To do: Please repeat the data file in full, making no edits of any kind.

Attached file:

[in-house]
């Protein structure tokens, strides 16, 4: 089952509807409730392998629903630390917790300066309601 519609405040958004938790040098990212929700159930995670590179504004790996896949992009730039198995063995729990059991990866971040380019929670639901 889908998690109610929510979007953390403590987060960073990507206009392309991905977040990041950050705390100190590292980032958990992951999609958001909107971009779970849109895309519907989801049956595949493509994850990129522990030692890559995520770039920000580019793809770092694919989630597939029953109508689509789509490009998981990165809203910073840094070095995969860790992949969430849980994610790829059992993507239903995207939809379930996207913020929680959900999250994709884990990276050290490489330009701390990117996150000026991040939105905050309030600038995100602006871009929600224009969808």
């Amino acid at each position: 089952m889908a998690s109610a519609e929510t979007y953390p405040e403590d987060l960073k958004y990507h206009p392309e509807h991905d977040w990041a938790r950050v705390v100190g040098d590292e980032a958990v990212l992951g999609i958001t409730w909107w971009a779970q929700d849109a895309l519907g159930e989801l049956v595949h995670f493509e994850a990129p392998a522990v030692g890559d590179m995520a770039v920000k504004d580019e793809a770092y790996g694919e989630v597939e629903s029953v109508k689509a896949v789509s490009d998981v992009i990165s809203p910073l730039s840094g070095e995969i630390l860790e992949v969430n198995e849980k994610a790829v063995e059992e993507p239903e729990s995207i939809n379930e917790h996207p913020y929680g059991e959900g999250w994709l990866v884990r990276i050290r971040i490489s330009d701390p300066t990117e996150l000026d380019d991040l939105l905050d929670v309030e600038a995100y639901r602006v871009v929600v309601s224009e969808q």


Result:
[in-house]
């Protein structure tokens, strides 16, 4: 089952509807409730392998629903630390917790300066309601 519609405040958004938790040098990212929700159930995670590179504004790996896949992009730039198995063995729990059991990866971040380019929670639901 889908998690109610929510979007953390403590987060960073990507206009392309991905977040990041950050705390100190590292980032958990992951999609958001909107971009779970849109895309519907989801049956595949493509994850990129522990030692890559995520770039920000580019793809770092694919989630597939029953109508689509789509490009998981990165809203910073840094070095995969860790992949969430849980994610790829059992993507239903995207939809379930996207913020929680959900999250994709884990990276050290490489330009701390990117996150000026991040939105905050309030600038995100602006871009929600224009969808």
């Amino acid at each position: 089952m889908a998690s109610a519609e929510t979007y953390p405040e403590d987060l960073k958004y990507h206009p392309e509807h991905d977040w990041a938790r950050v705390v100190g040098d590292e980032a958990v990212l992951g999609i958001t409730w909107w971009a779970q929700d849109a895309l519907g159930e989801l049956v595949h995670f493509e994850a990129p392998a522990v030692g890559d590179m995520a770039v920000k504004d580019e793809a770092y790996g694919e989630v597939e629903s029953v109508k689509a896949v789509s490009d998981v992009i990165s809203p910073l730039s840094g070095e995969i630390l860790e992949v969430n198995e849980k994610a790829v063995e059992e993507p239903e729990s995207i939809n379930e917790h996207p913020y929680g059991e959900g999250w994709l990866v884990r990276i050290r971040i490489s330009d701390p300066t990117e996150l000026d380019d991040l939105l905050d929670v309030e600038a995100y639901r602006v871009v929600v309601s224009e969808q």